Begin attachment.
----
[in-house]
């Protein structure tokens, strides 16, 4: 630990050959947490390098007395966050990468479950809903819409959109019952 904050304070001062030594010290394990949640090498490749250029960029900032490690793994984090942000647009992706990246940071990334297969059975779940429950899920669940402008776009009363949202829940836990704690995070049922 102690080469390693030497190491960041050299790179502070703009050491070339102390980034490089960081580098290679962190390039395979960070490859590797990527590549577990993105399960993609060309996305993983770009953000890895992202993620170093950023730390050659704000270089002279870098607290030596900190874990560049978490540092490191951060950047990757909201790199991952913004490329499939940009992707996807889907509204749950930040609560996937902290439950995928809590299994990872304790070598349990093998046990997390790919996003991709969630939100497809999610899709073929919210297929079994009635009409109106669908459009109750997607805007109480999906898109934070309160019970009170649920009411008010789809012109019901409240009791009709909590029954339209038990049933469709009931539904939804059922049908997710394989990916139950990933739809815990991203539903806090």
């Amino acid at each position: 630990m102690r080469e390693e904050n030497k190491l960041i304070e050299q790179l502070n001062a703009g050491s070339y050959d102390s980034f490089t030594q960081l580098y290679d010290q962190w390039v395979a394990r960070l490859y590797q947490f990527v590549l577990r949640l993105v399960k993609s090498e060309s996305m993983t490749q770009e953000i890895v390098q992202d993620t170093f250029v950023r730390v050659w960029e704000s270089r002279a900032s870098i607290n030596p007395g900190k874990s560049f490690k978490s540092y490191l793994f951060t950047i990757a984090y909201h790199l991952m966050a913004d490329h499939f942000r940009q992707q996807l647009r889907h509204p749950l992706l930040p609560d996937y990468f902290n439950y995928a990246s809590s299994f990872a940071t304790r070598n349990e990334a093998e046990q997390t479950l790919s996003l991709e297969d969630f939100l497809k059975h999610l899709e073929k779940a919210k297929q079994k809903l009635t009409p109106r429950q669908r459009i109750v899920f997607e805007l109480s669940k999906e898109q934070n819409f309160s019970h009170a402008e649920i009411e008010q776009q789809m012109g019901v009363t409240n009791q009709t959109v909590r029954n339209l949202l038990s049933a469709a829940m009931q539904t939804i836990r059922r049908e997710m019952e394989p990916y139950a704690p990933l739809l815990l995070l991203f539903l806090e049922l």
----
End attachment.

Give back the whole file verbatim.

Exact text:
[in-house]
């Protein structure tokens, strides 16, 4: 630990050959947490390098007395966050990468479950809903819409959109019952 904050304070001062030594010290394990949640090498490749250029960029900032490690793994984090942000647009992706990246940071990334297969059975779940429950899920669940402008776009009363949202829940836990704690995070049922 102690080469390693030497190491960041050299790179502070703009050491070339102390980034490089960081580098290679962190390039395979960070490859590797990527590549577990993105399960993609060309996305993983770009953000890895992202993620170093950023730390050659704000270089002279870098607290030596900190874990560049978490540092490191951060950047990757909201790199991952913004490329499939940009992707996807889907509204749950930040609560996937902290439950995928809590299994990872304790070598349990093998046990997390790919996003991709969630939100497809999610899709073929919210297929079994009635009409109106669908459009109750997607805007109480999906898109934070309160019970009170649920009411008010789809012109019901409240009791009709909590029954339209038990049933469709009931539904939804059922049908997710394989990916139950990933739809815990991203539903806090």
């Amino acid at each position: 630990m102690r080469e390693e904050n030497k190491l960041i304070e050299q790179l502070n001062a703009g050491s070339y050959d102390s980034f490089t030594q960081l580098y290679d010290q962190w390039v395979a394990r960070l490859y590797q947490f990527v590549l577990r949640l993105v399960k993609s090498e060309s996305m993983t490749q770009e953000i890895v390098q992202d993620t170093f250029v950023r730390v050659w960029e704000s270089r002279a900032s870098i607290n030596p007395g900190k874990s560049f490690k978490s540092y490191l793994f951060t950047i990757a984090y909201h790199l991952m966050a913004d490329h499939f942000r940009q992707q996807l647009r889907h509204p749950l992706l930040p609560d996937y990468f902290n439950y995928a990246s809590s299994f990872a940071t304790r070598n349990e990334a093998e046990q997390t479950l790919s996003l991709e297969d969630f939100l497809k059975h999610l899709e073929k779940a919210k297929q079994k809903l009635t009409p109106r429950q669908r459009i109750v899920f997607e805007l109480s669940k999906e898109q934070n819409f309160s019970h009170a402008e649920i009411e008010q776009q789809m012109g019901v009363t409240n009791q009709t959109v909590r029954n339209l949202l038990s049933a469709a829940m009931q539904t939804i836990r059922r049908e997710m019952e394989p990916y139950a704690p990933l739809l815990l995070l991203f539903l806090e049922l």